What is a co-design session?
As we can read in the research essay The Dynamics of Collaborative Design (written by specialists from Massachusetts Institute of Technology and New England Complex Systems Institute):
Collaborative design is performed by multiple participants (representing individuals, teams or even entire organizations), each potentially capable of proposing values for design issues and/or evaluating these choices from their own particular perspective.
Therefore we understand that in this participatory act all the different actors try to move through an innovation process. Every person has the potential and the capability of exploring and defining problems, as well as focusing on solutions and evaluations.
The design process can be defined collaborative when the closed and hierarchical mechanism is replaced by an open and flat one, taking distance from the exclusivity of designers, researchers and developers, in order to involve some or all the people that the research is directly or indirectly concerning.
A complete collaborative process, however, is characterized by an alternation of moments, which can be close/open and hierarchical/flat. Even though participative activities are meant to be open and extended, the core and substantial decisions have to been taken by the research/design/development team since they may require tighter control in order to meet the project deliverable.
Therefore we will have different steps (referred to a standardized co-design process):
- Discover (closed and flat): a chosen group shares ideas and contributes together;
- Define (closed and hierarchical): an authority decides which idea will be further developed;
- Develop (open and flat): anyone can contribute to the innovation process;
- Deliver (open and hierarchical): anyone can contribute but the final decision about the project to deliver is in the hands of the person/company/organization in charge.
We can state that a phase of a project can be:
- Open, when the subject area is not well defined;
- Closed, when the subject area is well defined and it is possible to determine the most appropriate contributors for the project.
In addition, the governance of collaboration, in order to be successful, requires the participants to agree on same goals (flat), or have their own goals within the hierarchy (hierarchical).
Generally speaking, we can distinguish two different types of approach, which are characterized by different levels of innovation and exploration:
A “passive” approach
Co-design is often used by trained designers who recognize the difficulty in properly understanding the cultural, societal, or usage scenarios encountered by their user.
This is more similar to the “classic” design thinking approach: the designer approaches the user trying to understand better the issues and to observe the user to gain more insights about the user environment. It follows a rework of the notes by the designer, a brainstorm for solutions, and only then proposing possible solutions to the user. After this phase the iterative process comes into play feeding back the idea with test results, coming to the best possible deliverable (for the user and the designer as well).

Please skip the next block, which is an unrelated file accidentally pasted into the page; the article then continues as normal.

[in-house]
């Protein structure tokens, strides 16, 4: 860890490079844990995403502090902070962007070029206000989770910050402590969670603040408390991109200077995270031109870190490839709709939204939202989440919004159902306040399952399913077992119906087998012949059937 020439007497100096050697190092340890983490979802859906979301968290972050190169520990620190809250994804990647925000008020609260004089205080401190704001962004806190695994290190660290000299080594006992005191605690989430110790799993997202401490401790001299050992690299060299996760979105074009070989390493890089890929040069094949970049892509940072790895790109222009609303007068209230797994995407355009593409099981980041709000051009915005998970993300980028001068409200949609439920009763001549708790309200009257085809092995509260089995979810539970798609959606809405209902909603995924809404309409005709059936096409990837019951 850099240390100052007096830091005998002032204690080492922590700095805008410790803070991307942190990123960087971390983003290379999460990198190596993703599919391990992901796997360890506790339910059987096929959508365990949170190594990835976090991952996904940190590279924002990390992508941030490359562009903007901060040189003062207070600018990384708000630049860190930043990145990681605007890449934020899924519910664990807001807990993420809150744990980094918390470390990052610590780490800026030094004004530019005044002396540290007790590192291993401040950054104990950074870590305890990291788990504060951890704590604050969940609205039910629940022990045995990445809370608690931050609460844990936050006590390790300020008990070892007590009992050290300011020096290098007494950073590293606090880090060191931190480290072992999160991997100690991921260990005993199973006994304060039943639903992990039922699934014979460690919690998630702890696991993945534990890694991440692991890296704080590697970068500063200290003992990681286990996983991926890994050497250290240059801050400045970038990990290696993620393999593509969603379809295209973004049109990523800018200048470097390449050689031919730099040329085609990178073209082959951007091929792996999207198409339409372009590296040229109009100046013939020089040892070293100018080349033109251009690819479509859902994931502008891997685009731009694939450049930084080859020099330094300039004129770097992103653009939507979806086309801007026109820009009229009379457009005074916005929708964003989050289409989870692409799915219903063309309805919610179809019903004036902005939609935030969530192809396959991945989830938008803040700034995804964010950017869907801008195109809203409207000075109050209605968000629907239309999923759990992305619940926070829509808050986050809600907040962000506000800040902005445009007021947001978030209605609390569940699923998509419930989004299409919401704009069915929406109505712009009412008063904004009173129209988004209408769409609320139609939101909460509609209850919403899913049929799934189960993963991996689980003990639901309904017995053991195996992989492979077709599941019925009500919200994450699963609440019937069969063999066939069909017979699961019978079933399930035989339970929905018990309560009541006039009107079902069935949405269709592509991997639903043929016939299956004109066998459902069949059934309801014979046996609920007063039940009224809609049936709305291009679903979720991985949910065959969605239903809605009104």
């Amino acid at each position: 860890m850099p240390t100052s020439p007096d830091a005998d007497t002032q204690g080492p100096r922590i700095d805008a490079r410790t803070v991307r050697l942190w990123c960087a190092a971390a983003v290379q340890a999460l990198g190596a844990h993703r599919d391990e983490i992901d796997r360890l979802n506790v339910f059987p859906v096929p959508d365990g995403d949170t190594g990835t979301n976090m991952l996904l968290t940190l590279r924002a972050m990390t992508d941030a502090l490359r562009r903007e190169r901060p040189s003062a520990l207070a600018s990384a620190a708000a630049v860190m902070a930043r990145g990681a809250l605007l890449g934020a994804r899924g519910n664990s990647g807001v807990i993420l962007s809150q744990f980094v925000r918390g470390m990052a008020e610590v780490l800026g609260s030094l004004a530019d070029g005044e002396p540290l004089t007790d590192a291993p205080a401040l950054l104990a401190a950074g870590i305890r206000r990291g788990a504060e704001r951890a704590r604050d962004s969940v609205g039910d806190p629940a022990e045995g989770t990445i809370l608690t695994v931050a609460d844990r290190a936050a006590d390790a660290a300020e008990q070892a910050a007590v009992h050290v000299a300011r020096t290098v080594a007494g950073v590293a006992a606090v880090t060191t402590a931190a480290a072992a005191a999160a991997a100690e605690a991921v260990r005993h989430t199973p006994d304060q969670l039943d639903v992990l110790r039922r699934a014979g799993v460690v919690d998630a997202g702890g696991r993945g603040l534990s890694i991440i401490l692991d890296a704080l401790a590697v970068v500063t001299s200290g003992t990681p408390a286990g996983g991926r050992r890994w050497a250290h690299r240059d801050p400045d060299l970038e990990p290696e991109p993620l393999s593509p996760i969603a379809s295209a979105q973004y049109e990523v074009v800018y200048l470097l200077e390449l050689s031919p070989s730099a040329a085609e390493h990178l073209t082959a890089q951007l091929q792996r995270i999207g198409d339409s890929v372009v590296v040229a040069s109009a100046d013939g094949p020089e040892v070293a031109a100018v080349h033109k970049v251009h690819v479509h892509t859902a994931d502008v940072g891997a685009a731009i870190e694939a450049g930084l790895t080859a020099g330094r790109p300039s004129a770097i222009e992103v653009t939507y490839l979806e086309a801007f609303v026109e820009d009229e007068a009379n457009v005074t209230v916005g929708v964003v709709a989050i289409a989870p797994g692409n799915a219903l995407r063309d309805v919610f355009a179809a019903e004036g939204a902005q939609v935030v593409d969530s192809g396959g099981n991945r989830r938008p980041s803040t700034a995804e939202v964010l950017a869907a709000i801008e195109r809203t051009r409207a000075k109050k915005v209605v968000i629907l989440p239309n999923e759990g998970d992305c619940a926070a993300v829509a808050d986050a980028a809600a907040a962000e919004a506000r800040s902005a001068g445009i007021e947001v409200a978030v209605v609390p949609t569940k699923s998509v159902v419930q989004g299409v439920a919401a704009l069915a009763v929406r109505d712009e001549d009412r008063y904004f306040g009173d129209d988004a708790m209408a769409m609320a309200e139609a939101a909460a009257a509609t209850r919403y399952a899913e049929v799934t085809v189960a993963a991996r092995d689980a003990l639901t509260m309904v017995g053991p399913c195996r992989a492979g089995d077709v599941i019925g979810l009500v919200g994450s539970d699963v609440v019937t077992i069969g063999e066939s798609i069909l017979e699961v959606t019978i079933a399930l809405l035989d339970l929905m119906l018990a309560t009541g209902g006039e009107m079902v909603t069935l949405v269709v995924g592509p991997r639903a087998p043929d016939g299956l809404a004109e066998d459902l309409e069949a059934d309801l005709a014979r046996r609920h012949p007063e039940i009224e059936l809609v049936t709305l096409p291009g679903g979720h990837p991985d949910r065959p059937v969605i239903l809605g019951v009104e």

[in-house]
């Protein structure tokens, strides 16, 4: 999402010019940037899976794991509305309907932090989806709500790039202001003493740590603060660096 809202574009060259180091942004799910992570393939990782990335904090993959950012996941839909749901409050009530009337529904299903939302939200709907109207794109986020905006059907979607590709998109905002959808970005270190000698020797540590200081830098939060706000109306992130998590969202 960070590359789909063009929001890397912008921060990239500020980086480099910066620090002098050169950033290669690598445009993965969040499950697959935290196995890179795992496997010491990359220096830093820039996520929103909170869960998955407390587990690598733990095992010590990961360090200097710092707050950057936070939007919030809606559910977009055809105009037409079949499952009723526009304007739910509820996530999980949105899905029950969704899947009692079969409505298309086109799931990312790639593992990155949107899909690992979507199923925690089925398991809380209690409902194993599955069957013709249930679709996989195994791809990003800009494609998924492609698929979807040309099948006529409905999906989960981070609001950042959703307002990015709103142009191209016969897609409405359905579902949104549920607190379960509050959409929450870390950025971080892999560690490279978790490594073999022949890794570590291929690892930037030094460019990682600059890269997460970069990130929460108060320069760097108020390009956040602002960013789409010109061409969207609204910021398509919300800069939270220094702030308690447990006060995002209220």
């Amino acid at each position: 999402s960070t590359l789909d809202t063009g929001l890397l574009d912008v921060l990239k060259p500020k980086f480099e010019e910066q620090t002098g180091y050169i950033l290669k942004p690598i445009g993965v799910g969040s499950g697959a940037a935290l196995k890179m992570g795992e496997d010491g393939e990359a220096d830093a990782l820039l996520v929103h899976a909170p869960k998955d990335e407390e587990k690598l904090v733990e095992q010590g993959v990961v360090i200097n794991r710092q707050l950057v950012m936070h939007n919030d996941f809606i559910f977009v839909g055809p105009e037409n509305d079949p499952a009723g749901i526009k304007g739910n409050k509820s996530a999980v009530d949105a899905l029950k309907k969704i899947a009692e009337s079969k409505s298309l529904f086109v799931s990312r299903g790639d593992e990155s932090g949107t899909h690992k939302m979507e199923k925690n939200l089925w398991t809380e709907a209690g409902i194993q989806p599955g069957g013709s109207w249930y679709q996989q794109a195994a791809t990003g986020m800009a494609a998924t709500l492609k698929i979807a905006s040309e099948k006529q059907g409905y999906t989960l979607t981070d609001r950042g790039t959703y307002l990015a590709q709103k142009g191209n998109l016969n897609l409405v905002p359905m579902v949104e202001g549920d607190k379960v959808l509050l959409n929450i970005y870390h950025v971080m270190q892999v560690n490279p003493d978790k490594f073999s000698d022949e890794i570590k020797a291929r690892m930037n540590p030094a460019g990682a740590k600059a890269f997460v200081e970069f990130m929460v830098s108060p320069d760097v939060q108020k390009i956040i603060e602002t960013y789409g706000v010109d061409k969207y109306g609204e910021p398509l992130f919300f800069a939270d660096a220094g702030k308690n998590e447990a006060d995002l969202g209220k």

An “active” approach
[...] the key attribute of participatory design, a process which allows multiple voices to be heard and involved in the design, resulting in outcomes which suite a wider range of users. As planning affects everyone it is believed that ‘those whose livelihoods, environments and lives are at stake should be involved in the decisions which affect them.
This approach is probably harder to implement when compared to the “classic” design thinking approach. It involves a concentrated activity where any of the involved actors can share and discuss their problems (and solution in some cases) and understand the other participants’ point of view. A moderated collective discussion will follow trying to shape the stream of thoughts into deliverables for the start of the prototyping session. The participants will be involved in the user testing session(s) and possibly in the prototyping phase as well.
These two approaches are trying to cluster a number of shades that, unfortunately, it is impossible to explode and analyze here one by one. You may want to commit yourself to participatory activities because you want to differentiate your product from competitors’ invention; or because you want to develop new solutions, drastically different and powerfully innovated; or still because you want to implement a project; or just because you want to experiment, learn or stimulate creativity.
Whatever your reason is going to be, always keep in mind that collaborative design has 4 main potentials:
- Participation (it empowers the user to create innovation);
- Inspiration (it manages to stimulate creativity of designers);
- Information (it is useful to frame challenges);
- Dialogue (it is a powerful way to create a conversation among organizations and not only).
Keep in mind: there is no one-size-fits-all rule regarding collaborative design: every characteristic may change according to different aspects, such as aim, motivation, problem, context, exc. Even though following subchapters will regard the specific situation of opencare, we will try to provide some general tips that will help you shaping your sessions accordingly.